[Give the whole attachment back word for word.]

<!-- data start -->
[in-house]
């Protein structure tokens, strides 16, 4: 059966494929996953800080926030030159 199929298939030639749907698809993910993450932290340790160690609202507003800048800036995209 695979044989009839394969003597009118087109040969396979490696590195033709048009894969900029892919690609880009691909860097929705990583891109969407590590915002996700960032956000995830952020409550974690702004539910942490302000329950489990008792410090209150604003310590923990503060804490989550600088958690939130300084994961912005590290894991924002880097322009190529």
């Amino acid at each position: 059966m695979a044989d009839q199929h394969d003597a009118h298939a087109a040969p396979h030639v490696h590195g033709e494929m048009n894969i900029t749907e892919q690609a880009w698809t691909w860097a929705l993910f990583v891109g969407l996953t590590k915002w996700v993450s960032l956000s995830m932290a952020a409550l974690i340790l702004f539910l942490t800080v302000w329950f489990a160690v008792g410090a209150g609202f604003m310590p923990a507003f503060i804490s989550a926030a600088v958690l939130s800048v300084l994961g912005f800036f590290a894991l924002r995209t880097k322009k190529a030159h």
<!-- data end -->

[in-house]
């Protein structure tokens, strides 16, 4: 059966494929996953800080926030030159 199929298939030639749907698809993910993450932290340790160690609202507003800048800036995209 695979044989009839394969003597009118087109040969396979490696590195033709048009894969900029892919690609880009691909860097929705990583891109969407590590915002996700960032956000995830952020409550974690702004539910942490302000329950489990008792410090209150604003310590923990503060804490989550600088958690939130300084994961912005590290894991924002880097322009190529």
């Amino acid at each position: 059966m695979a044989d009839q199929h394969d003597a009118h298939a087109a040969p396979h030639v490696h590195g033709e494929m048009n894969i900029t749907e892919q690609a880009w698809t691909w860097a929705l993910f990583v891109g969407l996953t590590k915002w996700v993450s960032l956000s995830m932290a952020a409550l974690i340790l702004f539910l942490t800080v302000w329950f489990a160690v008792g410090a209150g609202f604003m310590p923990a507003f503060i804490s989550a926030a600088v958690l939130s800048v300084l994961g912005f800036f590290a894991l924002r995209t880097k322009k190529a030159h």